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Carleen’s journey: training the next generation of child counsellors

Carleen’s journey: training the next generation of child counsellors

Carleen Kirk

Carleen Kirk

Carleen completed her degree in counselling and psychotherapy at the Centre for Counselling and Psychotherapy Education. She went on to provide one-to-one support to children with special educational needs whilst undertaking Psychoanalytical Observational Studies training at the Tavistock. She completed her PGDip at Place2Be and now works in schools and runs a private practice.

Carleen trained as a child counsellor with Place2Be and now works as a trainer on our Postgraduate Diploma. We sat down with her to learn about her counselling journey and what it’s been like training and working with Place2Be.

What made you start your counselling journey?

I was always interested in psychology, but when I was young, I listened to the advice of my parents and ended up doing a business degree. I then got my first job in media and advertising, but soon realised that it wasn’t something I really loved doing and so I started to try new things.

I decided to do a part-time introductory counselling course, which I loved, and I started working as a teaching assistant with children with special educational needs. In my spare time I set up my own business which against my expectations began to grow.

I realised I couldn’t do it all, and so I had to make a choice. At that point, I decided to grow my business because I was young and had no commitments at the time. So, it wasn’t until later in my life that I went back to counselling. I sold my business and started training with the Tavistock. I found some of the academics quite challenging. English isn’t my first language, so some psychoanalytic writing didn’t come easily to me. During my first year of training, I fell pregnant, so I completed the first year of my training there but then took a break.

Five years and two children later, I had these various bits of training and ended up working part-time with children and young people at Victim Support. I worked both with young victims of crimes and with young offenders, piloting a restorative justice project with the Sutton Youth Offending Team. Although I received quite a lot of internal training with Victim Support, I wanted to develop more and train to become a qualified counsellor. Then, I came across Place2Be. What really appealed to me was that much of Place2Be’s training had creativity, play and experiential learning woven through. Also, working in schools would allow me to work around school holidays, which suited my life with young children.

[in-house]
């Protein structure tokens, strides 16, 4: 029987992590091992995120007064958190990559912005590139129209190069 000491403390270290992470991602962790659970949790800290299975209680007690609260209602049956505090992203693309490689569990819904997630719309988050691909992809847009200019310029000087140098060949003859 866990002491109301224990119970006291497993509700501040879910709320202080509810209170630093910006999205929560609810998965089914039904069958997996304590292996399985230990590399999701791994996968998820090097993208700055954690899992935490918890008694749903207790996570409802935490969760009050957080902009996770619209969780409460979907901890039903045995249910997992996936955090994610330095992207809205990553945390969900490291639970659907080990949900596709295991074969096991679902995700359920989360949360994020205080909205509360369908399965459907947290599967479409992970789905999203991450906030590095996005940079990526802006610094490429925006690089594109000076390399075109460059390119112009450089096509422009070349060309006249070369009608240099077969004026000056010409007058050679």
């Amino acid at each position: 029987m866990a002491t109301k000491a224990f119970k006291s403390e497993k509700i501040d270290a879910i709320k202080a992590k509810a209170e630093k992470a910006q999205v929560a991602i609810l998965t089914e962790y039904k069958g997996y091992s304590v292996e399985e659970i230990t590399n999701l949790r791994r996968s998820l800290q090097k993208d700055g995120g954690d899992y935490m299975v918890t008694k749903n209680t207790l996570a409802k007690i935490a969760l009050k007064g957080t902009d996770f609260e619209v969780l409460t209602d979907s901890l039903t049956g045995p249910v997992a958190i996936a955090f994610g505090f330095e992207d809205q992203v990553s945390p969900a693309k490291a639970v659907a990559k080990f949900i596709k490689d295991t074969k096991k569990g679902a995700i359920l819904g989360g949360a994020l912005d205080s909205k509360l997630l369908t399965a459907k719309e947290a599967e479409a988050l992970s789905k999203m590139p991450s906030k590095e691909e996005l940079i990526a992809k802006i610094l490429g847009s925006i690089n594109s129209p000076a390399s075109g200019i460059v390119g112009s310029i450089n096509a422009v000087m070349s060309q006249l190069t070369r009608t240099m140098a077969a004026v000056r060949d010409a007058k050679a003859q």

I did the Introduction to Child Counselling Skills (Level 2 Award)Intermediate Child Counselling Skills (Level 3 Certificate) and the Postgraduate Diploma with Place2Be. Having trained in other places, I personally found the combination of academia and experiential learning really suited my learning style. It enabled me to anchor some of the theory in a much more integrated way and helped me to understand it much better. What Place2Be does so well, I think, is that much thought gets put into supporting students in their learning and creating safe learning spaces where people can learn and take risks.

How did you become a tutor on the Postgraduate Diploma with Place2Be?

My supervisor knew that I was passionate about Ethics, Law and Safeguarding. She was rewriting and developing the Postgraduate Diploma and had asked me to write a lecture on it. I thought it was a nice challenge as I hadn’t done anything like that before. I delivered the lecture, received great feedback, and was asked to do more.

What’s it like working and training with Place2Be?

For me Place2Be feels like a really safe, fun place to work. It’s an inclusive organisation where I feel people are celebrated and supported. You are encouraged to keep learning and developing. "There is a warmth, a playfulness and creativeness about Place2Be, as well as an easiness, which I didn't find in other organisations where it felt quite clinical."

What qualities do you think are needed to be a school counsellor?

I think openness, flexibility, a willingness to learn, curiosity and compassion are important qualities. Being willing and able to keep questioning and learning about yourself is also essential in this job.

What do you think are some of the barriers that stop people from starting counselling as a career?

The cost has to be one the biggest barriers, not only is the training expensive but your personal therapy is often not covered by the course. However, if finance is a barrier, Place2Be now offer bursaries for several of their qualifications.

If you’re interested in starting or continuing your counselling journey with Place2Be, then please visit our counselling pathway for more information.

Learn about our counselling pathway

Are you passionate about training to work therapeutically with children and young people but need some help to fund your training? Our bursary funding is here to support you.

Learn about our bursaries

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